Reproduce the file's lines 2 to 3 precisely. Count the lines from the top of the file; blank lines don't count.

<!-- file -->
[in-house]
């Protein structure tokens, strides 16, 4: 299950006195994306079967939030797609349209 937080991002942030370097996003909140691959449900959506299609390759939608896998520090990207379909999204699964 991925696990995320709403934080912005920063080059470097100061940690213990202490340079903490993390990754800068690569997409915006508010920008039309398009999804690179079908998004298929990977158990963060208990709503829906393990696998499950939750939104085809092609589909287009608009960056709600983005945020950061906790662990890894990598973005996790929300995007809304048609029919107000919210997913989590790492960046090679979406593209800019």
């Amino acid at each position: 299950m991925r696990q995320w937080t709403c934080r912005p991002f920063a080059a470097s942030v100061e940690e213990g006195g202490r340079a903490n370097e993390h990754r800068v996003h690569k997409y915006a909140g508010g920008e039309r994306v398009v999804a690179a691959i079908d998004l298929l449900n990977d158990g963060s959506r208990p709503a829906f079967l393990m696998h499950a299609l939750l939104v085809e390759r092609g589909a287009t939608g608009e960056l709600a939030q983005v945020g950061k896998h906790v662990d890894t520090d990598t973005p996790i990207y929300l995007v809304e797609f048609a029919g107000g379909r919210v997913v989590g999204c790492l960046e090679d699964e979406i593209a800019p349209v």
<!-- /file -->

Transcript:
């Protein structure tokens, strides 16, 4: 299950006195994306079967939030797609349209 937080991002942030370097996003909140691959449900959506299609390759939608896998520090990207379909999204699964 991925696990995320709403934080912005920063080059470097100061940690213990202490340079903490993390990754800068690569997409915006508010920008039309398009999804690179079908998004298929990977158990963060208990709503829906393990696998499950939750939104085809092609589909287009608009960056709600983005945020950061906790662990890894990598973005996790929300995007809304048609029919107000919210997913989590790492960046090679979406593209800019």
């Amino acid at each position: 299950m991925r696990q995320w937080t709403c934080r912005p991002f920063a080059a470097s942030v100061e940690e213990g006195g202490r340079a903490n370097e993390h990754r800068v996003h690569k997409y915006a909140g508010g920008e039309r994306v398009v999804a690179a691959i079908d998004l298929l449900n990977d158990g963060s959506r208990p709503a829906f079967l393990m696998h499950a299609l939750l939104v085809e390759r092609g589909a287009t939608g608009e960056l709600a939030q983005v945020g950061k896998h906790v662990d890894t520090d990598t973005p996790i990207y929300l995007v809304e797609f048609a029919g107000g379909r919210v997913v989590g999204c790492l960046e090679d699964e979406i593209a800019p349209v």